James Crouse, who graduated from Gloversville High School on Saturday, will be getting a haircut sooner or later. Whether he does it on his own or waits until the Navy gets hold of him, he hasn’t decided.
“It will hurt to get it shaved,” he said of his hair, which now hangs below his shoulders.
But it’s a small price to pay for what Crouse is about to embark on: leaving Gloversville and seeing the world.
It wasn’t until deciding to enlist, however, that Crouse received the push he needed to buckle down and finish all that he needed to graduate Saturday.
“It was wanting to join the military and realizing you can’t do anything without that diploma,” he said. “I need to graduate. I can’t jeopardize my contract, I just need to get out of here.”
Crouse officially enlisted on March 8 and leaves for his basic training — “boot camp” — on Aug. 29 at the Great Lakes Naval Training Center near Chicago. After the 8-week-long training, he will head to Houston to learn to be a corpsman, the Navy’s medical specialists. That training will take nearly five months, Crouse said.
His route to the Navy hasn’t been a straight and clear one, as Crouse has struggled with family disagreements and fleeting attention to schoolwork. After a serious falling out, Crouse went years without speaking to his father and shuffled between a sister’s place and a friend’s home. He has remained close to his mom, and he and his dad started talking again in the past few weeks, Crouse said. His dad reached out to hom on his 18th birthday to congratulate him on graduation and the enlistment.
He tore his ACL during a football game his junior year, setting back both his athletic and academic life. Returning to school after the injury was a challenge, Crouse said. Throughout his junior year and into the start of his senior year, Crouse said he struggled to see the connection between what he wanted to do with his life and what he needed to do in school. He knew he wanted to leave Gloversville, but it hadn’t occurred to him – at least in any explicit way – that graduating high school would be the clearest path to do so.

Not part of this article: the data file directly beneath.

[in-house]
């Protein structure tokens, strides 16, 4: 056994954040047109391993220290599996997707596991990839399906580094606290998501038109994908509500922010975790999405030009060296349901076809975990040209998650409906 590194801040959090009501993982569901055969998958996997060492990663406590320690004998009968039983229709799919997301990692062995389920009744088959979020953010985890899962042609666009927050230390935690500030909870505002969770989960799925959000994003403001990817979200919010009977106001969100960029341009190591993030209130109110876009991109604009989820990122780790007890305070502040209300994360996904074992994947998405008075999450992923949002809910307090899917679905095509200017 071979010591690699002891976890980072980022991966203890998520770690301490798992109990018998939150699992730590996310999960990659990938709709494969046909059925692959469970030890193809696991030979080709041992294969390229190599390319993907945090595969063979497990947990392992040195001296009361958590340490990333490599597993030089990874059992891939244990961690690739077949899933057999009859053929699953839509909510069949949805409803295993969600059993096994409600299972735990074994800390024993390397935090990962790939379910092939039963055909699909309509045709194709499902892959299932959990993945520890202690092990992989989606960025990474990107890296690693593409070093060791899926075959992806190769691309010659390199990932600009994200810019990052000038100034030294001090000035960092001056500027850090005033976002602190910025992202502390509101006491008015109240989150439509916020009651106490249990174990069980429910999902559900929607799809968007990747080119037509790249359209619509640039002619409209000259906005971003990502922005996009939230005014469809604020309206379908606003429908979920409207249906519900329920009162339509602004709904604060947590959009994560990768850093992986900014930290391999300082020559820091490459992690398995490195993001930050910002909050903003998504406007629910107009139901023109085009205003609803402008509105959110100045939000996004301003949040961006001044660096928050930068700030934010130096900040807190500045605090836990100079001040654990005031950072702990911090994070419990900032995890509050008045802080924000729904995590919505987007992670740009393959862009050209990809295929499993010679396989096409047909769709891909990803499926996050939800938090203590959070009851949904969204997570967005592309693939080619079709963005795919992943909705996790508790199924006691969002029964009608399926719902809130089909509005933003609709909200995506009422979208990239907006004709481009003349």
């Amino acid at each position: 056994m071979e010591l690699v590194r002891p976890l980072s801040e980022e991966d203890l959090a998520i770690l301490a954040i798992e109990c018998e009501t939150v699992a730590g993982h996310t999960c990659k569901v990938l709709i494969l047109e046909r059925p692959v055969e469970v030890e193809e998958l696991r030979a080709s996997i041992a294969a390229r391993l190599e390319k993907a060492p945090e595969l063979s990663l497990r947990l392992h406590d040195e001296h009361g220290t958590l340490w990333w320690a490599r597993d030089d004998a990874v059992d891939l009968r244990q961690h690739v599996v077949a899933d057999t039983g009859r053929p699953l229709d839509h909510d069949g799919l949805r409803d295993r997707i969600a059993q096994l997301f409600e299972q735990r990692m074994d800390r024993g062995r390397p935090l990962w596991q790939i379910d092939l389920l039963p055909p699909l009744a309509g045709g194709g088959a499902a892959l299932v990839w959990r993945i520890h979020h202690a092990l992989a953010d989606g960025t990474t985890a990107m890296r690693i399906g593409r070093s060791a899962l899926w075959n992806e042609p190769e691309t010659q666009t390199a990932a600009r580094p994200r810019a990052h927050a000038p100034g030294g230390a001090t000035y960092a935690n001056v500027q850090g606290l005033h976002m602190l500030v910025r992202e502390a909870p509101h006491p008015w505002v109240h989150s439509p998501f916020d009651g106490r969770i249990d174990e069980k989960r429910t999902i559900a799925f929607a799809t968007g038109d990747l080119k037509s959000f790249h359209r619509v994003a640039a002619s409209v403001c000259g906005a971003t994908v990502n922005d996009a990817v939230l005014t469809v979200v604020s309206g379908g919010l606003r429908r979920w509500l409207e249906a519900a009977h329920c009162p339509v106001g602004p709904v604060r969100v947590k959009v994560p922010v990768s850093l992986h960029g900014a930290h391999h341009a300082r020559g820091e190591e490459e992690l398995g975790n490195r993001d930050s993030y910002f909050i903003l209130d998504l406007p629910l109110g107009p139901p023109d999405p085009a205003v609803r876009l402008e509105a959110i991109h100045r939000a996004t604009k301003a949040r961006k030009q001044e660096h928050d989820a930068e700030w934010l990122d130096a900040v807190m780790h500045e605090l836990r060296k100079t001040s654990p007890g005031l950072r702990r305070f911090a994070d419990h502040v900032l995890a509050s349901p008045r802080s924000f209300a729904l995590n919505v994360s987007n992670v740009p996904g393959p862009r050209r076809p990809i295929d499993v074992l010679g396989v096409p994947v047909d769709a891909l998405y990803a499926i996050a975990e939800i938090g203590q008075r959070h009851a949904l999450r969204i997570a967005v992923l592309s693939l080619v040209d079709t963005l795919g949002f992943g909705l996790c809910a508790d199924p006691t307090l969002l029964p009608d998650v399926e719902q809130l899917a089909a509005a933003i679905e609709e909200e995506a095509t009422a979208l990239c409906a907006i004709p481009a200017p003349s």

“I didn’t mind most days going to class, I just didn’t want to be bothered with doing the work,” he said.
James Crouse. (Provided)
That all changed in late fall as Crouse grew more and more serious about enlisting in the military. He started talking with recruiters in November and December before he started gathering medical records and other paperwork for his enlistment. He saw a way out of Gloversville, where he spent most of his life, in the Navy. In March, he signed a five-year commitment to the United State military.
“I thought I might as well try to make something for myself and get out of this area,” he said. “I might as well enlist.”
He said he knows life in the Navy won’t be simple and that he won’t be able to get away with a disinterest in working – let alone keeping his long hair.
“You’ll get your head ripped off,” he said of not doing what he is told once in the Navy.
While the seriousness of the commitment was never lost on Crouse, when it came time to sign on the dotted line he was ready.
“That was intimidating just because of everything that could go wrong as unlikely as it is,” he said. “Yes, this is scary but this is something I have to do to get ahead in life … That was my college acceptance letter if you want to call it that.”
Until he ships off for basic training, Crouse speaks with his recruiter every week and meets once a month in Schenectady with other new enlistees in the region. He plans to spend the summer making some extra money and racking up time with friends.
“I want to make some good memories before I leave to take them with me and help me get through it all,” he said
On Aug. 28, Crouse will return to the Albany office where he enlisted, run through a battery of physical tests before getting a ride to the airport and the next phase in his life.